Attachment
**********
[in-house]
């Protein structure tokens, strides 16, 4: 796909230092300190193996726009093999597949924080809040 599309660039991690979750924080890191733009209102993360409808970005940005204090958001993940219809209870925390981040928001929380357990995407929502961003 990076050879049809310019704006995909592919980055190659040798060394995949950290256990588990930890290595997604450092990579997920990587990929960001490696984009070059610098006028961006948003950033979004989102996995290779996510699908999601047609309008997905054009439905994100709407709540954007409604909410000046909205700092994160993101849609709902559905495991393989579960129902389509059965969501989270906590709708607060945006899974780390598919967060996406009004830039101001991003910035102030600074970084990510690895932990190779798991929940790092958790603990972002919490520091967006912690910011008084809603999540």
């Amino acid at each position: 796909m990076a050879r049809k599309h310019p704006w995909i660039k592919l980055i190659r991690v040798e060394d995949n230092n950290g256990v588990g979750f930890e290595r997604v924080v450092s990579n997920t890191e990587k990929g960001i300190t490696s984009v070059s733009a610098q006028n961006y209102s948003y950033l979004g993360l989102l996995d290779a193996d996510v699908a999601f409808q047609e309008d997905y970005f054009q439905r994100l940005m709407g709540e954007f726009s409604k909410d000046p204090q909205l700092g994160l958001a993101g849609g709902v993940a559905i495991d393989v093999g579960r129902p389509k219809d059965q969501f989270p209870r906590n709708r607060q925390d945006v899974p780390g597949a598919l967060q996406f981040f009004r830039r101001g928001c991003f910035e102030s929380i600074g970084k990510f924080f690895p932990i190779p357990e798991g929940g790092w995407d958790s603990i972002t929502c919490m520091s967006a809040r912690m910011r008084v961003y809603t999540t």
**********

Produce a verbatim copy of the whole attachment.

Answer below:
[in-house]
């Protein structure tokens, strides 16, 4: 796909230092300190193996726009093999597949924080809040 599309660039991690979750924080890191733009209102993360409808970005940005204090958001993940219809209870925390981040928001929380357990995407929502961003 990076050879049809310019704006995909592919980055190659040798060394995949950290256990588990930890290595997604450092990579997920990587990929960001490696984009070059610098006028961006948003950033979004989102996995290779996510699908999601047609309008997905054009439905994100709407709540954007409604909410000046909205700092994160993101849609709902559905495991393989579960129902389509059965969501989270906590709708607060945006899974780390598919967060996406009004830039101001991003910035102030600074970084990510690895932990190779798991929940790092958790603990972002919490520091967006912690910011008084809603999540």
């Amino acid at each position: 796909m990076a050879r049809k599309h310019p704006w995909i660039k592919l980055i190659r991690v040798e060394d995949n230092n950290g256990v588990g979750f930890e290595r997604v924080v450092s990579n997920t890191e990587k990929g960001i300190t490696s984009v070059s733009a610098q006028n961006y209102s948003y950033l979004g993360l989102l996995d290779a193996d996510v699908a999601f409808q047609e309008d997905y970005f054009q439905r994100l940005m709407g709540e954007f726009s409604k909410d000046p204090q909205l700092g994160l958001a993101g849609g709902v993940a559905i495991d393989v093999g579960r129902p389509k219809d059965q969501f989270p209870r906590n709708r607060q925390d945006v899974p780390g597949a598919l967060q996406f981040f009004r830039r101001g928001c991003f910035e102030s929380i600074g970084k990510f924080f690895p932990i190779p357990e798991g929940g790092w995407d958790s603990i972002t929502c919490m520091s967006a809040r912690m910011r008084v961003y809603t999540t």